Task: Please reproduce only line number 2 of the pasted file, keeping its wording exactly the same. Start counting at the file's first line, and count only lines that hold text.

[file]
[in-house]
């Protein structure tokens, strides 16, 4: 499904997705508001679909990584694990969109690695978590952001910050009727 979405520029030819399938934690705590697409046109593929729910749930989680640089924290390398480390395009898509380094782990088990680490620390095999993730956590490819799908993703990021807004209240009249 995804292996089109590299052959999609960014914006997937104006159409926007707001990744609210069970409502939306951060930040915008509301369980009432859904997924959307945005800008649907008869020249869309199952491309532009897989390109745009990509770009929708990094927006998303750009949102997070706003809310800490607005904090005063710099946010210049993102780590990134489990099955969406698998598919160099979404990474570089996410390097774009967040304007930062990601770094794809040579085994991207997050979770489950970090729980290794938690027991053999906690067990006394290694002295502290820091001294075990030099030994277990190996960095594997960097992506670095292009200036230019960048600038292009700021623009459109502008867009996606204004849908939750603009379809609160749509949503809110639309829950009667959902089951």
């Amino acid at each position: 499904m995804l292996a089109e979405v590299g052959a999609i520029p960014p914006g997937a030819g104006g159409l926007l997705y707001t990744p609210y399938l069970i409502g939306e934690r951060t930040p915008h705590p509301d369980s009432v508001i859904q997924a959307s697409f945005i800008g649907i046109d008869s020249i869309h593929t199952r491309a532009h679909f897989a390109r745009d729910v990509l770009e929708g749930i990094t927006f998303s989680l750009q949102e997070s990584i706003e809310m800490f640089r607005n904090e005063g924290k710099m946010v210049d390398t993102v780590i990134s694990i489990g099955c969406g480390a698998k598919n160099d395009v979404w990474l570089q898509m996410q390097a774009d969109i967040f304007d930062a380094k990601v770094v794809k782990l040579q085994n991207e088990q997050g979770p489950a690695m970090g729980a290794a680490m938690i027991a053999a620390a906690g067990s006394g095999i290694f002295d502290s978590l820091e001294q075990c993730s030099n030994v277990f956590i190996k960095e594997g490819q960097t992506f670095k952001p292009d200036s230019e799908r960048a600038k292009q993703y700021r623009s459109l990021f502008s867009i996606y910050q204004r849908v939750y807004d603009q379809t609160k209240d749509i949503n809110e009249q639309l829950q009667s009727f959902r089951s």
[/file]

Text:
């Protein structure tokens, strides 16, 4: 499904997705508001679909990584694990969109690695978590952001910050009727 979405520029030819399938934690705590697409046109593929729910749930989680640089924290390398480390395009898509380094782990088990680490620390095999993730956590490819799908993703990021807004209240009249 995804292996089109590299052959999609960014914006997937104006159409926007707001990744609210069970409502939306951060930040915008509301369980009432859904997924959307945005800008649907008869020249869309199952491309532009897989390109745009990509770009929708990094927006998303750009949102997070706003809310800490607005904090005063710099946010210049993102780590990134489990099955969406698998598919160099979404990474570089996410390097774009967040304007930062990601770094794809040579085994991207997050979770489950970090729980290794938690027991053999906690067990006394290694002295502290820091001294075990030099030994277990190996960095594997960097992506670095292009200036230019960048600038292009700021623009459109502008867009996606204004849908939750603009379809609160749509949503809110639309829950009667959902089951």